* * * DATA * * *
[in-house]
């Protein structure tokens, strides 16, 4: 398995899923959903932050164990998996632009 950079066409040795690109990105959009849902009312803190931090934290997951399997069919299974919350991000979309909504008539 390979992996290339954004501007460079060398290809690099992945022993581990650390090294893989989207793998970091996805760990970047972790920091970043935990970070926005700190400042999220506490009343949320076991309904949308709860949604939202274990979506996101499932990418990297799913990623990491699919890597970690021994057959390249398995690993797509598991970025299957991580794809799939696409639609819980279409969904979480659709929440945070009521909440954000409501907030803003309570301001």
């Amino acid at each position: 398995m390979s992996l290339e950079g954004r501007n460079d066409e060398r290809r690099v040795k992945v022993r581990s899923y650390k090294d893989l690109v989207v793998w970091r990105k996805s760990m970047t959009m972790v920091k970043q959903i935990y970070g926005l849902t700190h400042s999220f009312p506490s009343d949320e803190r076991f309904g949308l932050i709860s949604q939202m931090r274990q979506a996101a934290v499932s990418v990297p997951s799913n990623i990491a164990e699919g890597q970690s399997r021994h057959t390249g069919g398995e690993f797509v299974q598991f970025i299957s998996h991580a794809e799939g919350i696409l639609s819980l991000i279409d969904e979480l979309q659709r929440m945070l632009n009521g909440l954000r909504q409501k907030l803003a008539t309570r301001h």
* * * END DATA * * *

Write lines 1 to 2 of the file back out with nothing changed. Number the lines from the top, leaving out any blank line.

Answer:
[in-house]
């Protein structure tokens, strides 16, 4: 398995899923959903932050164990998996632009 950079066409040795690109990105959009849902009312803190931090934290997951399997069919299974919350991000979309909504008539 390979992996290339954004501007460079060398290809690099992945022993581990650390090294893989989207793998970091996805760990970047972790920091970043935990970070926005700190400042999220506490009343949320076991309904949308709860949604939202274990979506996101499932990418990297799913990623990491699919890597970690021994057959390249398995690993797509598991970025299957991580794809799939696409639609819980279409969904979480659709929440945070009521909440954000409501907030803003309570301001």